Frequently Asked Questions#
The City of Fort Collins defines sustainability as, "the long-term social, economic, and environmental health of a community." Another example is the most internationally recognized definition from the 1987 Bruntland Commission, which is "meeting the needs of the present without jeopardizing the ability of future generations to meet their own needs."
To bring the global concept of sustainability to action at the local level, sustainability advocates use the triple bottom line in decision-making. Essentially, that means projects are evaluated based on their social, economic and environmental impacts. Rather than make decisions on the basis of profit or the economic bottom line, three bottom lines (social, economic, and environmental) are considered. For the City, it means creating an optimal mix of resource efficiency, cost effectiveness and employee well-being in daily City operations.
There are two areas where the City can use the triple bottom line:
2.) Daily decision-making at the staff level.
On the planning level, the City has prioritized focus areas based on their potential triple bottom line benefits. In terms of daily decision-making, if the City follows the triple bottom line approach, it might examine the answer to several questions before a final decision is made.
For instance, when reviewing something as simple as purchasing paper, city staff might ask several questions.
- What is the budget for purchasing paper?
- Is the City spending too little or too much to meet the needs?
- What products will foster employee productivity (e.g., avoid equipment jams, etc.)?
- Will purchased products have a minimum recycled content and/or be chlorine-free?
- What impacts will various paper products have on employee well-being and the environment?
- Is the environment valued above the other two legs (social and economic) of the triple bottom line?
While sustainability emerged out of the environmental movement, there is increased recognition that environmental gains must be balanced with economic and social well-being. Each is given equal opportunity.
The City has existing plans and programs that incorporate sustainability principles.
Some examples include:
- Wellness Programs
- Core Values
- Health and Safety
- Economic Vitality and Sustainability Plan
- Energy Policy
- Cities for Climate Protection
- Green Building Guidelines.
The Plan for Sustainability helps identify the commonalities among programs and maximize returns by selecting action steps that incorporate principles from all three categories (social, economic, and environmental). For instance, Green Building could incorporate Energy Policy and Wellness principles, inspiring a building design that saves money from energy costs (economic), reduces energy consumption (environment), and uses low toxicity materials to protect employee health (social).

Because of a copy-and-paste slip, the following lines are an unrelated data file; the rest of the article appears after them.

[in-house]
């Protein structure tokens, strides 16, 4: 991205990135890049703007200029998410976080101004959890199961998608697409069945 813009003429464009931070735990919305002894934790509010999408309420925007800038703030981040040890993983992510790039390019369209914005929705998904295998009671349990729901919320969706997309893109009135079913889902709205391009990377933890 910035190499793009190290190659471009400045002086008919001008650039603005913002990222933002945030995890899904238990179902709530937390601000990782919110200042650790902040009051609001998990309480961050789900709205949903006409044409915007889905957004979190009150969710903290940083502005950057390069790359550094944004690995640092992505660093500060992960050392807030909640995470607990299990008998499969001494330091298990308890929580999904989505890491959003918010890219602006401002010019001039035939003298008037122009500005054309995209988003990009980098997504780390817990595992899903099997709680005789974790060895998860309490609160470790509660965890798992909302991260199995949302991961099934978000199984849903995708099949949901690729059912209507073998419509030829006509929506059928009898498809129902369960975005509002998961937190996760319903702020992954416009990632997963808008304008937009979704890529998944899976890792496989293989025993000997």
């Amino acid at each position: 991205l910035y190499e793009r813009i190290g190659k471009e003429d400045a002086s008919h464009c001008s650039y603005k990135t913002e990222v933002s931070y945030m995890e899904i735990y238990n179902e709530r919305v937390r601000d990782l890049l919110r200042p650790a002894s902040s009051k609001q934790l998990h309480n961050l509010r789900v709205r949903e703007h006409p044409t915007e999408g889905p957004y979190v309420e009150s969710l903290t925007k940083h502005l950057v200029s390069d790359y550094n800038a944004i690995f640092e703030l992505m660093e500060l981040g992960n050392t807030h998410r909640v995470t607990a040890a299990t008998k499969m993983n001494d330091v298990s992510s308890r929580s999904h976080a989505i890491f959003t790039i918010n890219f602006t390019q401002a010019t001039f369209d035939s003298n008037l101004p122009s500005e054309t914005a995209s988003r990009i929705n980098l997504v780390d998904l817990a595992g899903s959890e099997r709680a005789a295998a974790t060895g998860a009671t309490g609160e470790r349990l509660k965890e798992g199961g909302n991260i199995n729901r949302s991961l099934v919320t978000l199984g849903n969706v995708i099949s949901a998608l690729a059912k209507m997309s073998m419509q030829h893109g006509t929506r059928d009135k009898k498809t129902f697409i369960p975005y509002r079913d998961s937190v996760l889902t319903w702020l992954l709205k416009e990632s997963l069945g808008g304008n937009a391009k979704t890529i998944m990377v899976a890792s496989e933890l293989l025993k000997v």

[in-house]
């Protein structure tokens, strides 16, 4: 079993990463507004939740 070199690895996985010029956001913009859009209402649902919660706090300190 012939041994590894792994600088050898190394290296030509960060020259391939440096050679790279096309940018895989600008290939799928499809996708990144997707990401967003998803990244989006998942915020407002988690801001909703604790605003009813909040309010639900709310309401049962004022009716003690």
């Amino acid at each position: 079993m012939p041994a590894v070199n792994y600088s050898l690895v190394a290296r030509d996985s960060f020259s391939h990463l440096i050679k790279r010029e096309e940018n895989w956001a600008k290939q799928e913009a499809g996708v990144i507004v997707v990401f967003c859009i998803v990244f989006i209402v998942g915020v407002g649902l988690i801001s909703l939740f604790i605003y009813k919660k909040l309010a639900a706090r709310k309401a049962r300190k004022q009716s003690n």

There are many existing City operational policies that include sustainable practices and overlap with the goals of the Plan for Sustainability. In those cases, staff members can determine how to best refine City practices to include the best sustainable methods. If there are conflicts with existing policies, staff members can determine whether the existing policy or practice should be updated or refined or whether the sustainability goal or target is more appropriate.
As part of ongoing efforts to implement and measure updated or new operations, the implementation team may develop checklists, resource listings, or other effective tools to assure that best practices are being carried out. The City has also developed a Triple Bottom Line Analysis Map which can help city planners apply the triple bottom line approach to new projects.
Many cities throughout the world are practicing aspects of sustainability, and several have developed formal policies and action plans. Three good examples include the cities of Calgary, Seattle, and Portland, which have adopted sustainability policies.
The Fort Carson Army Base in Colorado Springs is a good example in Colorado with a 25-year vision for a comprehensive sustainability planning process, including goals and quantitative targets.
Many businesses and government entities have determined that there is a correlation between sustainability and best practices. Emphasizing sustainable practices throughout operations has a number of long- and short-term advantages. Measurement is used to monitor progress and to determine if new or revised practices need refinement.